Hannah Maerowitz and Joanna Lee
UCSB’s annual Reel Loud Art & Film Festival received a new record of 24 submissions this year and selected 12 to be premiered on May 25 in Campbell Hall.
Submissions to Reel Loud often blur the boundaries between film and performance art due to the festival’s emphasis on sound and live performance accompaniment. Filmmakers are challenged to create an engaging film without reliance on dialogue. All of the films must be seven minutes or less in length.
The 12 films that were selected for the festival at a preview screening are “Cross Step,” “A Field of Flowers,” “2 Buds,” “Insulated,” “10 Vipers,” “Danse des Pâtes,” “Heard,” “Thank You For Your Time,” “Young Grandpa,” “L^mbo,” “Stay By Me,” and “Happenstance.”
Criteria for evaluating the films included their ability to engage the audience, originality, and technical quality.
“Cross Step,” directed by Kai Kevin Goh and Emmaclaire Brock, was a highlight of the preview screening. The beautifully shot film follows two break dancers who eventually face off in a competition. Live breakdancers will likely be present for the showing of the film at the Reel Loud Film Festival.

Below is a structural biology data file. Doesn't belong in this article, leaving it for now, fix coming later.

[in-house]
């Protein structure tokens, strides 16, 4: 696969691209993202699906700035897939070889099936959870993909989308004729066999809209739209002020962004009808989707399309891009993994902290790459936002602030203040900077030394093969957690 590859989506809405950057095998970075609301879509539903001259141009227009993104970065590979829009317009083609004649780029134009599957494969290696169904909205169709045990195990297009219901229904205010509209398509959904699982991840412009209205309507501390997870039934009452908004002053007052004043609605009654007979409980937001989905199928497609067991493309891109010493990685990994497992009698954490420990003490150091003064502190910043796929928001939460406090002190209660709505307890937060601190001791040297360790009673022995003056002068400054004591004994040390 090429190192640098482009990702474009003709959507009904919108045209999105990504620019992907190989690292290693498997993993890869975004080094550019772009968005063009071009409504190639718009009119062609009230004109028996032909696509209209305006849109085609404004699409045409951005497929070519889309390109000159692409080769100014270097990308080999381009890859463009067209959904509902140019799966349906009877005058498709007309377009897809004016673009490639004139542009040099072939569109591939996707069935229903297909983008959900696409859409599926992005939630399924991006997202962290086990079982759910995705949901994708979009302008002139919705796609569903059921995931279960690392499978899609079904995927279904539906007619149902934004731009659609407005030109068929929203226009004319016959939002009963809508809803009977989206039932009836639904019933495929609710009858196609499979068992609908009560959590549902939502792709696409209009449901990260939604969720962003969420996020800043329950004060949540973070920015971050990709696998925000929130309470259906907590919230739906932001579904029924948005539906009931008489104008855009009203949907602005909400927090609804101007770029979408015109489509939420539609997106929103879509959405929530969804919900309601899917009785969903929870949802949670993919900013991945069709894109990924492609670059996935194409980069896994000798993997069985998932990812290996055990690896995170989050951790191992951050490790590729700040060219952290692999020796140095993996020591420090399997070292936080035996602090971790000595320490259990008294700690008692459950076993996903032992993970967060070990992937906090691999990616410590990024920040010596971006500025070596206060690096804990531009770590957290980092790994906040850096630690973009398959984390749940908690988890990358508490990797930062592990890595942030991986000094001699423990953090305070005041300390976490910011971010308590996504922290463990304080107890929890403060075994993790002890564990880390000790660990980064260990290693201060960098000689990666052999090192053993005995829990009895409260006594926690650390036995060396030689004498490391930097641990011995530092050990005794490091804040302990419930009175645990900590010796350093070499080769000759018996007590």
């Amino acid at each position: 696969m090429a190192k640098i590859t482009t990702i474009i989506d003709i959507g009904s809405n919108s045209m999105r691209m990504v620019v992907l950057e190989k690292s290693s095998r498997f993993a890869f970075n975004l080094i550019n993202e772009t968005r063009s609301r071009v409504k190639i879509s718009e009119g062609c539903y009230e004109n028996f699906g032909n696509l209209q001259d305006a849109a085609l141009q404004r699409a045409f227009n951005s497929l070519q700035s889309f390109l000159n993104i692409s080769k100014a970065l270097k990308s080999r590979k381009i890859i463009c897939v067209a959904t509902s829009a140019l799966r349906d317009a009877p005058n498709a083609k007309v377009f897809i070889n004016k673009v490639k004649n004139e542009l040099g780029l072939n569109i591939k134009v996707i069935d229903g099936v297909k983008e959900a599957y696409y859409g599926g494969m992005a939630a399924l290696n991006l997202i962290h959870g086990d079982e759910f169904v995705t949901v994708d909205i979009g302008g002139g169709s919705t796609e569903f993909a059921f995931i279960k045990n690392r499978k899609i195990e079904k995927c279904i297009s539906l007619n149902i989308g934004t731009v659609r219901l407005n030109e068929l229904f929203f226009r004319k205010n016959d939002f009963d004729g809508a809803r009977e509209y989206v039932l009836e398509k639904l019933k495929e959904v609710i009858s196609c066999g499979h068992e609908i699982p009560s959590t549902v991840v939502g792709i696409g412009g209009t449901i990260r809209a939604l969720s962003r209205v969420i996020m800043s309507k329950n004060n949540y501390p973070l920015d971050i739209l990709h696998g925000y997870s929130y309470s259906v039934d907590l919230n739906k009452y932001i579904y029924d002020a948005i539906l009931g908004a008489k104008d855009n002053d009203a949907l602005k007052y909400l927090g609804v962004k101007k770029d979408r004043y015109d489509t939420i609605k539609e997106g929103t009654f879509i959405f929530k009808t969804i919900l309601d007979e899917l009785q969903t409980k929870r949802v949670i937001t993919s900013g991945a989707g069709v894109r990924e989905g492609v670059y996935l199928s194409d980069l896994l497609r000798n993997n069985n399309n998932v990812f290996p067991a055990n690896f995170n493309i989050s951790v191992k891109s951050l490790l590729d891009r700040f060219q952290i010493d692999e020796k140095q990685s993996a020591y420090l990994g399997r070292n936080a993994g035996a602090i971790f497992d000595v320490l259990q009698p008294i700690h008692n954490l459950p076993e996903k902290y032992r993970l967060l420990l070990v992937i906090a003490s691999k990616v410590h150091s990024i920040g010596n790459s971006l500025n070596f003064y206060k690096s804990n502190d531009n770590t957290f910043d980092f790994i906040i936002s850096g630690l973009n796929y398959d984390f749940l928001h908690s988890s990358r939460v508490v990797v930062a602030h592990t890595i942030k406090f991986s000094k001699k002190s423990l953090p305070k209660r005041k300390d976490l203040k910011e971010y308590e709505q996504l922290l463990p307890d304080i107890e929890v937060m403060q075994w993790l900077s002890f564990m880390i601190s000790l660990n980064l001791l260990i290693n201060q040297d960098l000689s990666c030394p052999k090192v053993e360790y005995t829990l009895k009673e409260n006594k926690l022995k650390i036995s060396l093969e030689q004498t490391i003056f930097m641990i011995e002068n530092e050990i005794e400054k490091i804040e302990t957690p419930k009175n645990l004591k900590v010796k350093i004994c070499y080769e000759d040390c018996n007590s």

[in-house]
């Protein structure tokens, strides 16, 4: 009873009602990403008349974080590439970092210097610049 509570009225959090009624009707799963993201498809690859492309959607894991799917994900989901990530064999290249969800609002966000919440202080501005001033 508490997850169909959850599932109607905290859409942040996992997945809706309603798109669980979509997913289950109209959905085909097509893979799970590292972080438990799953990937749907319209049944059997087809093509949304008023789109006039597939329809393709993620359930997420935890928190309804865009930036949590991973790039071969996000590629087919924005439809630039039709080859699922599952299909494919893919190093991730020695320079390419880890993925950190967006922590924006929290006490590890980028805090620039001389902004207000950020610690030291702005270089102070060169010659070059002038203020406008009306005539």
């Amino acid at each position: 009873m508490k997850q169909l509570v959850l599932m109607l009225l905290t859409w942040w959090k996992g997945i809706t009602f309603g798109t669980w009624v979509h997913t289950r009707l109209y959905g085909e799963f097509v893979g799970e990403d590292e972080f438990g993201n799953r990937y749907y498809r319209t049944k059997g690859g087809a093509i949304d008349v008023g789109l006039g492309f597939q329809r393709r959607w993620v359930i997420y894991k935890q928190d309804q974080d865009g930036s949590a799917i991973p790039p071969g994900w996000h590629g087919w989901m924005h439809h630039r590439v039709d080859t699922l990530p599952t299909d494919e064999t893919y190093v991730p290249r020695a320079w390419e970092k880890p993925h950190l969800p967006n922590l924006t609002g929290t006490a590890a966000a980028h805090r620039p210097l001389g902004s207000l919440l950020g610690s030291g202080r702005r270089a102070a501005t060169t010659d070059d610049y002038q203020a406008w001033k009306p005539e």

“Young Grandpa,” “2 Buds,” “Thank You For Your Time,” and a “Field of Flowers” were also films that made lasting impressions on reporters, faculty, and affiliates that gathered to assess and preview the films.
“Young Grandpa,” directed by Erin Goyette, is simultaneously humorous and tender and follows a teen who wants to make his dying grandpa an apple pie. The film blurs the lines between fantasy and reality which parallels the main character’s struggle to come to terms with the reality of his grandpa’s condition. The film expertly takes a nuanced tone in its narrative.
The unique “Thank You for Your Time” creates a humorously strange and surprisingly emotional profile of a vampire who befriends a girl scout.
On the other hand, “2 Buds” pays tribute to slapstick silent films of the 1920s but is refreshing in its absurd and exaggerated humor.
“A Field of Flowers” was one of the most sentimental films submitted to the festival, following the life of a blind child and his father. Although it’s clear that the family goes through financial and emotional difficulties, the child is endearingly playful and optimistic. The blind child sees situations in a way that brightens his dad’s day despite the challenges they both face.
All of the selected films promise to expand viewers’ conception of short movies. You can buy tickets for the Reel Loud Film & Arts Festival at the UCSB Events & Tickets page.